our programs

Disability Support

Children with disabilities are among the most vulnerable and marginalized groups in Tanzania. Despite the Government’s efforts to support primary education, 98% of children with disabilities are not in school and the rate of children with a disability enrolled in schools is only 0.3%.

ONGOING PROGRAM

Disability Support

Children with disabilities are among the most vulnerable and marginalized groups in Tanzania. Despite the Government’s efforts to support primary education, 98% of children with disabilities are not in school and the rate of children with a disability enrolled in schools is only 0.3%.

This issue has many compounding factors from physical barriers to stigma and discrimination to gender discrimination and poverty. As a result, children with disabilities are the last to be enrolled and the first to drop out of school.

Lack of access to this basic human right curtails life chances, perpetuating the poverty and exclusion cycle for people with disabilities. Parents hiding children at homes has been a culture, fearing neighbors to see their children, feeling punishment from God has been a reason for disabled children hidden inside.

 

Contributing key factors are:

  • A poor local belief on disability issues leading to a belief that it’s a sin and punishment to have disabled children. This belief has led most children to be kept inside.

  • Stigma, discrimination, abuse, and isolation from family, community members, peers, and teachers prevent these kids from going to school.

  • High educational costs and affordability limitations due to high levels of poverty of families with disabled children.

  • Inaccessible school buildings and toilets prevent children from attending school

  • Inaccessible materials and teaching methods prevent children with disabilities from learning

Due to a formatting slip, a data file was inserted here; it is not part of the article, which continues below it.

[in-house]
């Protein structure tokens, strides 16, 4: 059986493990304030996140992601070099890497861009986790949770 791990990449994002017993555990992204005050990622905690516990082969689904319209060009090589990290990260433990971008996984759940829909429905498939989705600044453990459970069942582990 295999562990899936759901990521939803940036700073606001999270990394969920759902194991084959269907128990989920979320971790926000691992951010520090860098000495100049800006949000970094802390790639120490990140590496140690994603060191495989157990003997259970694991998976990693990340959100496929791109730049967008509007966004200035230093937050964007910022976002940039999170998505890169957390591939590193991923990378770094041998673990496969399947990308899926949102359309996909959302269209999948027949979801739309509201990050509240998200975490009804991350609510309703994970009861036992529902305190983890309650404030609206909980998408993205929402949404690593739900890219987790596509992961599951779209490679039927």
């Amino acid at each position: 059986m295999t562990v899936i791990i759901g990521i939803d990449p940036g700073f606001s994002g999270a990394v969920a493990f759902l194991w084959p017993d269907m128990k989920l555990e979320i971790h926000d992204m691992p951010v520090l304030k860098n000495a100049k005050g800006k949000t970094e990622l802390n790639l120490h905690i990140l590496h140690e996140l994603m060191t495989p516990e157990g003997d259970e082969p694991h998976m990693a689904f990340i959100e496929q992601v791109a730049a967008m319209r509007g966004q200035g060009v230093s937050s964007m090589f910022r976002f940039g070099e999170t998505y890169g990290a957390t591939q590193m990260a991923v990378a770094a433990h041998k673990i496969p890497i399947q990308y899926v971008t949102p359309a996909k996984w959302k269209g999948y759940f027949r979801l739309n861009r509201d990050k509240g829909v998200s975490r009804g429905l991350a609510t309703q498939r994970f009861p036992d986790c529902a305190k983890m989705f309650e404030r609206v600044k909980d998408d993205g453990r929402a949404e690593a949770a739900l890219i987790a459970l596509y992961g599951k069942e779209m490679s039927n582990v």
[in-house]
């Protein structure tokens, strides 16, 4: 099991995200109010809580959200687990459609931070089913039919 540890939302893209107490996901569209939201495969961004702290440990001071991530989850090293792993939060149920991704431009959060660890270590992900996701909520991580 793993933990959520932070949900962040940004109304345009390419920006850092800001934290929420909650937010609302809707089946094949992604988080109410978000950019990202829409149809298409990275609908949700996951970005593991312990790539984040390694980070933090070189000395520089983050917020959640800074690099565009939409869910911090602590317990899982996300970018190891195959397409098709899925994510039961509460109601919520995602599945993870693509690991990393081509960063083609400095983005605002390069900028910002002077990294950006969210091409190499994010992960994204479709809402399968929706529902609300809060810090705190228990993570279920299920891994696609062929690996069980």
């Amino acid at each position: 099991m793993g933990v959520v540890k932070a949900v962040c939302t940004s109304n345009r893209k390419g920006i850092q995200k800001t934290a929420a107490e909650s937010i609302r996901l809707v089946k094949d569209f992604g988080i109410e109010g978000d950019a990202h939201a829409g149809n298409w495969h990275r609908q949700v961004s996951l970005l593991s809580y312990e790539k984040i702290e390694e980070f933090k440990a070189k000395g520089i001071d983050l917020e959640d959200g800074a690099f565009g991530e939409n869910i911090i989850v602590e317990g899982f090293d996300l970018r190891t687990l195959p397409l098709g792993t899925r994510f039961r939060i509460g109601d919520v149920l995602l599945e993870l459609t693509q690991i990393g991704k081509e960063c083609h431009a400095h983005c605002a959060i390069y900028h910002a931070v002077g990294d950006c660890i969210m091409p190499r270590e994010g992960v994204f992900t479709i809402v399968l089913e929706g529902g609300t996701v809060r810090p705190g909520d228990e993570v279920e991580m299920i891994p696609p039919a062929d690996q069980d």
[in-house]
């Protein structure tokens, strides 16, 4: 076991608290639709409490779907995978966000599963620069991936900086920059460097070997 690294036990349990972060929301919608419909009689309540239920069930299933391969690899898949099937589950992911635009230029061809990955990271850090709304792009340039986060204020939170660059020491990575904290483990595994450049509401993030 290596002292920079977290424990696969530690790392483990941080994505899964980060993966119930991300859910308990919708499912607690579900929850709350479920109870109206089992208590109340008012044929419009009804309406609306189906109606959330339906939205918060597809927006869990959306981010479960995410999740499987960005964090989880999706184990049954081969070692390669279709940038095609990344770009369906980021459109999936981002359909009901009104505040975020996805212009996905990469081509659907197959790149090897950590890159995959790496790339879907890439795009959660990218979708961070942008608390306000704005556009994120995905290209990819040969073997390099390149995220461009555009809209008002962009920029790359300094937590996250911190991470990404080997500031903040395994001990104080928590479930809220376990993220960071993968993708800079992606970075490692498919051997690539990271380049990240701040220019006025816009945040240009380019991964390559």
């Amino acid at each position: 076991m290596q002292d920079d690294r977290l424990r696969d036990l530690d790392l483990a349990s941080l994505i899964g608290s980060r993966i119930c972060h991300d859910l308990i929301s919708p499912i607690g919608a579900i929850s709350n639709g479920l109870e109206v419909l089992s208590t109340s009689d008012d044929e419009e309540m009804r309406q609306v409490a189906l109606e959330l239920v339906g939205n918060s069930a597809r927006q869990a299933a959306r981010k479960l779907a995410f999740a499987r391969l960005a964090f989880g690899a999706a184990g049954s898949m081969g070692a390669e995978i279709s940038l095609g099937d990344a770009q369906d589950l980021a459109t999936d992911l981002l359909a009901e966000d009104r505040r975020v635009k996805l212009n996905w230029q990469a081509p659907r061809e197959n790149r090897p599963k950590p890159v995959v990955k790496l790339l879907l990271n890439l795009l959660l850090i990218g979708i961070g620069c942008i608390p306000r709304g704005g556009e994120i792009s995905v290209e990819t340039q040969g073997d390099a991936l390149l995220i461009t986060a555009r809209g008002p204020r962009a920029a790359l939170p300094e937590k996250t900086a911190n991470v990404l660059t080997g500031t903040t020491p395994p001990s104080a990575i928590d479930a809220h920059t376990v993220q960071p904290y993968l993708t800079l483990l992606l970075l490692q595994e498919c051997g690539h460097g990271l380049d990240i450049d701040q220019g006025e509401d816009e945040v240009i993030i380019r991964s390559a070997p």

• Children with disabilities receive limited support and encouragement from parents, who are less committed to their education than that of their non-disabled children

  • An insufficient effort from state actors to apply disability policies

  • Double discrimination is faced by girls who are not prioritized as gender norms often prevail over education

 

What needs to change to achieve the intended outcomes?

  • Children need to have the necessary assistive devices to go to school.

  • Children with disabilities need to receive appropriate health & rehabilitative support to increase their regular attendance.

  • Children need to receive health & intellectual assessments to ensure hidden disabilities are identified & supported.

  • Policymakers need to improve disability rights and its benefits and increase commitment towards implementation.

  • Parents, families, teachers & community members need to be more aware of gender issues & rights.

 

CDI’s Role

CDI identified this challenge and hence established the WAPE ELIMU- Swahili words meaning EDUCATE THEM. The campaign is aimed at improving education for children with disabilities and ensuring that the number of disabled children enrolled in schools increases each year.

This is done through conducting village to village outreach activities on disability rights and to emphasize to parents with disabled children the need to take them to school and not hide them inside. Furthermore, CDI supports children with disabilities by providing learning materials, school uniforms and also providing voluntary teachers with disability knowledge. CDI hosts volunteers who are willing to help young disabled children to meet their dream. Volunteers assist teachers to teach these children and share their experience on disability issues.

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